@vasanth, you are absolutely right. In the era of IoT, there should be no differences whether consumers are using iOS or Android. And yet, if your goal is in tying everything together within your home network, having each device -- hanging off of the same network -- become compliant to iOS device can make things easier.
We're trying to reduce our energy consumption to save the planet. Has anyone calculated how much energy will be required to put a processor on everything on the planet. Is this really the way to build a 'smart planet?'
You are right!!! There is a misunderstanding on iot.
And this time lets see what marketing strategy Apple is going to adopt to pose their overpriced products tl customer.
With iphone they took advantage of netwok provider schemes. I am curious to see their marketing stunt to compete Chinese and other cheap devices with similar capabilities.
I think IOT is misrepresented here. If i am right, it is a network where everything talks to every other thing that involves android or ios device too. Consider a situation, where an IOT sensor detects a fire breakout in a smart home. Apart from informing it to the home owners smartphone, the system should take other safety and emergency actions automatically such as alerting a fire station, alerting neighbour houses, open windows and doors for emergency exit, switching off all the electrical circuit connections (lights..?) inside the home as a safety measure and much more...!
The point here is, it is no more APPLE or ANDROID when it comes to living in an IOT era.
"I've always found the concept of "home automation" or "home network" a non-starter -- largely because it will inevitably involve so many complexity and steps (if you want to build a seirous home network) for oridnary consumers to handle."
Exactly. It matters not whether the control device & apps are running on an iOS or Android device. What matters is the ability of ordinary consumers -- not just just engineers -- to easily put together & effectively use a system. Apple's approach will likely make it so that even my mom could do this if she wanted, and she might actually want to. Android vendors could do the same, but one of them will need to take the lead and make it happen.
BTW, I often find that this question helps me step out of my engineer's view and try to see things from a regular consumer's perspective: "Could my mom do this? Would she want to?"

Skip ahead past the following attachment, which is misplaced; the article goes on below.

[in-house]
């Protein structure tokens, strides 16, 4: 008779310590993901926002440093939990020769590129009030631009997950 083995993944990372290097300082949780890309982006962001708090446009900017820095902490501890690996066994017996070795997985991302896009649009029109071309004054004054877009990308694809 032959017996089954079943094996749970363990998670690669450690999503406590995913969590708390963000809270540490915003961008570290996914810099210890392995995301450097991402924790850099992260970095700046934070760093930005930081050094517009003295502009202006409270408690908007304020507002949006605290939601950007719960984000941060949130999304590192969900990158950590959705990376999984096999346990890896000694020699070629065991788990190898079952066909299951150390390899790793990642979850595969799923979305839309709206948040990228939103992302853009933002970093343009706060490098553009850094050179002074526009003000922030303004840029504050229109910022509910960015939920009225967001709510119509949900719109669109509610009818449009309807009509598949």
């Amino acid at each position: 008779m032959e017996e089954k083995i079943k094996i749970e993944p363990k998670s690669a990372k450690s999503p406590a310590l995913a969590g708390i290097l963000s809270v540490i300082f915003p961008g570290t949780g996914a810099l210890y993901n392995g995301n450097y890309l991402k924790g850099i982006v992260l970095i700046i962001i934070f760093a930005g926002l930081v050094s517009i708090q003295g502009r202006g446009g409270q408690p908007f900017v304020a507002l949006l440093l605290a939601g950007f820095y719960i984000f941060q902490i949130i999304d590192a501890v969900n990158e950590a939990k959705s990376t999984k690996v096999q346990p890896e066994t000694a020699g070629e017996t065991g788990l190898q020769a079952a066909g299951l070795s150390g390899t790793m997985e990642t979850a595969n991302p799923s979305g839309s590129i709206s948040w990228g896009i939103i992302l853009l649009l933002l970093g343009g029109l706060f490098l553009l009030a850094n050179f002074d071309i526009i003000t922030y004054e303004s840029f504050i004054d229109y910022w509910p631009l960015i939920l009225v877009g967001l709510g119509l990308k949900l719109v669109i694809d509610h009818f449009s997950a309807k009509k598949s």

yes Junko, Apple seems to understand IoT better than the rest along with how the company will deal with the complexity of connecting the diverse devices. Also given the reputation of Apple and its product i do not think that there will be a lot of convincing needed to be done on consumer front. Let's see how quickly and flawlessly Apple rolls it out.
Its true that MFi certified devices will have a premium over other IoT devices but alteast Apple has a clear vision of what the company wants and hope that the rest of the industry will either follow it or make some compliances. But this scheme of Apple is great and seems all inclusive.
I would assume it is transport agnostic, so while "MFi" devices could be controlled by an Android or Windows phone, they won't have the software to do so. Apple has probably been refining this software for some time, so the initial user experience on iOS will likely be far better than others playing catch-up will attain. Similar to how rough around the edges Android was at first, really only coming into its own with 4.x.
@docdivakar, I agree. But then there is an issue of who will take charge in the Android eco-system for pulling off the home network initiative. If Samsung wants to do its own home network using Android, their implementation will be surely different from what LG wants to do ... or not.
What are the engineering and design challenges in creating successful IoT devices? These devices are usually small, resource-constrained electronics designed to sense, collect, send, and/or interpret data. Some of the devices need to be smart enough to act upon data in real time, 24/7. Are the design challenges the same as with embedded systems, but with a little developer- and IT-skills added in? What do engineers need to know? Rick Merritt talks with two experts about the tools and best options for designing IoT devices in 2016. Specifically the guests will discuss sensors, security, and lessons from IoT deployments.